Strangely, anyone past the first flush of peri-menopause who takes the trouble to look good is assumed to be out there touting their wrinkly wares. Sure, some gals don the leopard print jeggings in the hope of catching the eye and, with luck, other organs of firm, youthful gentlemen friends. But mostly we just want to look good for ourselves with no intention of picking off sick or wounded stragglers from migrating herds of young men. Roam free, my beauties - I'd rather have a cup of tea.
And if you're not being sold incontinence pants or told you too could be as desirable as 71-year-old Mirren, you're being targeted with anything from elasto-waist pants, to life cover or stairlifts. At 50. Trainer-wearing, skinny jean-pouring, 14-hour-a-day working me. With a mortgage and a liking for expensive gins.
Someone's always telling you what you ought to do. Read the papers often enough and you'll end up at once enlightened and confused. Chocolate will be part of the sugar scare one day, and will save you from strokes and heart attacks the next; red wine will give you cancer in January but save you from it in March.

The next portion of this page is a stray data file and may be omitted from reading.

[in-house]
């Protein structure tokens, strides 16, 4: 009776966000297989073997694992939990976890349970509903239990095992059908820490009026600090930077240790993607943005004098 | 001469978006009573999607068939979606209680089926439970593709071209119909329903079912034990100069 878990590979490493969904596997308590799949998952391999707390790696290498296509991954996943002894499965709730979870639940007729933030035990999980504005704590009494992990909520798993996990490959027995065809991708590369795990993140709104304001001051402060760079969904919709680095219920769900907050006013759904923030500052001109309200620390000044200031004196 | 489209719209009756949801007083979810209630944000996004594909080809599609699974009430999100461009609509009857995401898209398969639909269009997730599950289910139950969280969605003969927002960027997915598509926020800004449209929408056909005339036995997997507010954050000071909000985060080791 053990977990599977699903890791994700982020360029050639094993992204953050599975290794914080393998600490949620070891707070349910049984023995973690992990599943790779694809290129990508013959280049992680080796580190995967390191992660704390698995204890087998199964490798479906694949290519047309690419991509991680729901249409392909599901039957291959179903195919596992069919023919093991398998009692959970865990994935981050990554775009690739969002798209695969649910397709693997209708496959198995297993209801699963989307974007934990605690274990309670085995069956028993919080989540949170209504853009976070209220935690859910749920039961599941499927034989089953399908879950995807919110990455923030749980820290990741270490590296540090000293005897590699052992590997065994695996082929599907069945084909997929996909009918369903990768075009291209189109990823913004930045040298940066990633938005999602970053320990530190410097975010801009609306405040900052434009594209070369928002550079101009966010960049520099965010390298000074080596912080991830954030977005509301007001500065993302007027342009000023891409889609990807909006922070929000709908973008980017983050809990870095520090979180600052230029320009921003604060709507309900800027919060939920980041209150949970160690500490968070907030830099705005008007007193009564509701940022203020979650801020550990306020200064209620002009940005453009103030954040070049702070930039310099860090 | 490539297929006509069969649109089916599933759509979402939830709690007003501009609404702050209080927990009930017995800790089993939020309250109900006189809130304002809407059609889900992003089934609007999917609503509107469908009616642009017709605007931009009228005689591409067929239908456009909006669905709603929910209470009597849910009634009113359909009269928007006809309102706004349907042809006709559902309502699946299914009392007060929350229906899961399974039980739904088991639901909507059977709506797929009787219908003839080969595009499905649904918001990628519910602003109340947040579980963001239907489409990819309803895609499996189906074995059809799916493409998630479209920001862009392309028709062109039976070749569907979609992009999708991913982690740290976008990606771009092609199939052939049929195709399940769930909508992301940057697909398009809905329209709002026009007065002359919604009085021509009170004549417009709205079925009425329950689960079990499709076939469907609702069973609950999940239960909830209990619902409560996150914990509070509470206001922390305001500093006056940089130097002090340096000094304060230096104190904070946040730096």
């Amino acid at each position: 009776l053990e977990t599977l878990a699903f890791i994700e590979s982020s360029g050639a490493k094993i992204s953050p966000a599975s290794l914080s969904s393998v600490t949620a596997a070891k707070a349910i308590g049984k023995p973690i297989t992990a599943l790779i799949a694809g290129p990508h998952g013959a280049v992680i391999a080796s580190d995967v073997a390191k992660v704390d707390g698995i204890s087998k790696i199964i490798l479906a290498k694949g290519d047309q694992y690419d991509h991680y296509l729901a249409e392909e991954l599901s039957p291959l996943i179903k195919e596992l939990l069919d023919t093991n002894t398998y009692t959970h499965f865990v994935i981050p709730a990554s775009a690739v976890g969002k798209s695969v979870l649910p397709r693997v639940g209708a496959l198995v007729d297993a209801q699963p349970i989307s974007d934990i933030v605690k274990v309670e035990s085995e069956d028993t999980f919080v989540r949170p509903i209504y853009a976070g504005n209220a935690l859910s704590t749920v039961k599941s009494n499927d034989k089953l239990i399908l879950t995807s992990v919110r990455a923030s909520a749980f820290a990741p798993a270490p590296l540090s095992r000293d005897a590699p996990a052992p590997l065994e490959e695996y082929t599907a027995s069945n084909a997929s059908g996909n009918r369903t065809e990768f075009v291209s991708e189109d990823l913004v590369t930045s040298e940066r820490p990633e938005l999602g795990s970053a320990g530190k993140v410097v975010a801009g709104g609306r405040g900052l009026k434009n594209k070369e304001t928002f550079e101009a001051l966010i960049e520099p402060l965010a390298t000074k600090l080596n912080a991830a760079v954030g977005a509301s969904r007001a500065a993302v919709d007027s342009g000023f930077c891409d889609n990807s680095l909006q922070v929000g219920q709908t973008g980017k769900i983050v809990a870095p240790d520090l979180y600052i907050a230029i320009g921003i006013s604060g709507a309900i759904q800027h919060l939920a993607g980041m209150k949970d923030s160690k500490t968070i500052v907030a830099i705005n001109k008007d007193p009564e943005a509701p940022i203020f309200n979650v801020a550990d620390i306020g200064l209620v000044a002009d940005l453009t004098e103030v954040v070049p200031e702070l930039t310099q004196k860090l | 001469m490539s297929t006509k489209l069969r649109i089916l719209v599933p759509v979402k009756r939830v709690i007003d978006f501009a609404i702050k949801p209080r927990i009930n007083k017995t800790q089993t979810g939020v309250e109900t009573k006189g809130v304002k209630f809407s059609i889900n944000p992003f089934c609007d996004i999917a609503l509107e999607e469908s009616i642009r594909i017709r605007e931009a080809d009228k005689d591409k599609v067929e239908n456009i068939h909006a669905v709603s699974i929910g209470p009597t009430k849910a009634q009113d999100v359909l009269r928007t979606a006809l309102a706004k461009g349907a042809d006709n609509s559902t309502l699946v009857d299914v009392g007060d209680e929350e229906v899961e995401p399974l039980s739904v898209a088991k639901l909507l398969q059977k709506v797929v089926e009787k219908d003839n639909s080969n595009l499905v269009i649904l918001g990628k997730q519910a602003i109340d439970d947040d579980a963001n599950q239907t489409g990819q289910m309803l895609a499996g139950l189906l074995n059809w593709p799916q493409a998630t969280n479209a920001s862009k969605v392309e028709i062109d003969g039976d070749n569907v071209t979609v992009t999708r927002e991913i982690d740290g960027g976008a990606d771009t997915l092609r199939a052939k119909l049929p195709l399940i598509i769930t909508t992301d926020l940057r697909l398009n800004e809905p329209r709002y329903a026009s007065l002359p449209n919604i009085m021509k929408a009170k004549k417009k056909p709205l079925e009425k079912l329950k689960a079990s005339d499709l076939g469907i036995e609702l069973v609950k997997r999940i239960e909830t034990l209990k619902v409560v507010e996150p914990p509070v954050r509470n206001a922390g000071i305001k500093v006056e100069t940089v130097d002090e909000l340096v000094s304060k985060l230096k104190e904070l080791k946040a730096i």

Right now, you're full of ambition - eager to make your mark on the world and start building the empires you've got planned in your head. You've worked hard, you've got great business instincts and are going to go far.
In one week I will be 50 years old, half a century.Old! It's not surprising then that I'm reflecting on my life right now. There is this sense that the occasion should be marked in some way, and I don't mean a party.
"It's not about age."
All groups who exercised saw some benefit in visual-spatial processing (the ability to perceive where objects are in space and how far apart they are from each other), as well as an increase in overall attention levels and ability to focus.
The stereotypes place old age somewhere else, in a different plane, where human individual dimensions don't normally apply. Perhaps this serves a protective function: as long as "old" is somewhere else, one can stay truly young by simply not going there.
Fall related injuries affect a third of people over 65 each year, often leading to hospital admission and in many cases seriously impacting quality of life thereafter, including dropping out of social circles and even loss of independence.
I now look back on a life filled with adventure and excitement as living a series of sprints. What has changed for me is the absolute assurity that I would die young has gone. I now hit 50 years on this planet knowing that I have no idea how long I have ahead for the first time in my life.